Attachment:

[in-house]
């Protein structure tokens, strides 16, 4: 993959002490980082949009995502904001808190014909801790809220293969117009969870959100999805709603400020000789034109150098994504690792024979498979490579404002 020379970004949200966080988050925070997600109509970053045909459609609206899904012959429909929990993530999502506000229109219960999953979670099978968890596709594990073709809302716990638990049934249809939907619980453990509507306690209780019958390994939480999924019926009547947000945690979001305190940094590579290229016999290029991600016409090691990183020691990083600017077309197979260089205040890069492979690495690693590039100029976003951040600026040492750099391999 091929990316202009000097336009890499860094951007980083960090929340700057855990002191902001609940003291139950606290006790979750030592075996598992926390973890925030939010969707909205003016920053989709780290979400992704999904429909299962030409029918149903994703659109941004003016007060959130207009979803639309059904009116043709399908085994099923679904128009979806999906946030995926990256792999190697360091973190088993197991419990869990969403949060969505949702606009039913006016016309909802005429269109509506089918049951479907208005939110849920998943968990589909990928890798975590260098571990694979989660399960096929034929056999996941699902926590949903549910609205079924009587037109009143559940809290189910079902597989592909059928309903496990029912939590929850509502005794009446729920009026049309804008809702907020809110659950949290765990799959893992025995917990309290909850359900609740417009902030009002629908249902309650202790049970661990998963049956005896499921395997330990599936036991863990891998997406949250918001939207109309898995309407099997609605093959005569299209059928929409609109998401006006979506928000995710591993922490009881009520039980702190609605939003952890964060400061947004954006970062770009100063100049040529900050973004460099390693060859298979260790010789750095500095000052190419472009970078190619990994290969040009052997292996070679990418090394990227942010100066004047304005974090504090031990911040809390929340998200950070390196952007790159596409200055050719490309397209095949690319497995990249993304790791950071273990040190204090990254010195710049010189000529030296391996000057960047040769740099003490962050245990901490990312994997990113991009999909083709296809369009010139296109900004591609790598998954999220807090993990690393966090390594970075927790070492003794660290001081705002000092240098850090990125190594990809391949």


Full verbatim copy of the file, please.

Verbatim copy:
[in-house]
């Protein structure tokens, strides 16, 4: 993959002490980082949009995502904001808190014909801790809220293969117009969870959100999805709603400020000789034109150098994504690792024979498979490579404002 020379970004949200966080988050925070997600109509970053045909459609609206899904012959429909929990993530999502506000229109219960999953979670099978968890596709594990073709809302716990638990049934249809939907619980453990509507306690209780019958390994939480999924019926009547947000945690979001305190940094590579290229016999290029991600016409090691990183020691990083600017077309197979260089205040890069492979690495690693590039100029976003951040600026040492750099391999 091929990316202009000097336009890499860094951007980083960090929340700057855990002191902001609940003291139950606290006790979750030592075996598992926390973890925030939010969707909205003016920053989709780290979400992704999904429909299962030409029918149903994703659109941004003016007060959130207009979803639309059904009116043709399908085994099923679904128009979806999906946030995926990256792999190697360091973190088993197991419990869990969403949060969505949702606009039913006016016309909802005429269109509506089918049951479907208005939110849920998943968990589909990928890798975590260098571990694979989660399960096929034929056999996941699902926590949903549910609205079924009587037109009143559940809290189910079902597989592909059928309903496990029912939590929850509502005794009446729920009026049309804008809702907020809110659950949290765990799959893992025995917990309290909850359900609740417009902030009002629908249902309650202790049970661990998963049956005896499921395997330990599936036991863990891998997406949250918001939207109309898995309407099997609605093959005569299209059928929409609109998401006006979506928000995710591993922490009881009520039980702190609605939003952890964060400061947004954006970062770009100063100049040529900050973004460099390693060859298979260790010789750095500095000052190419472009970078190619990994290969040009052997292996070679990418090394990227942010100066004047304005974090504090031990911040809390929340998200950070390196952007790159596409200055050719490309397209095949690319497995990249993304790791950071273990040190204090990254010195710049010189000529030296391996000057960047040769740099003490962050245990901490990312994997990113991009999909083709296809369009010139296109900004591609790598998954999220807090993990690393966090390594970075927790070492003794660290001081705002000092240098850090990125190594990809391949």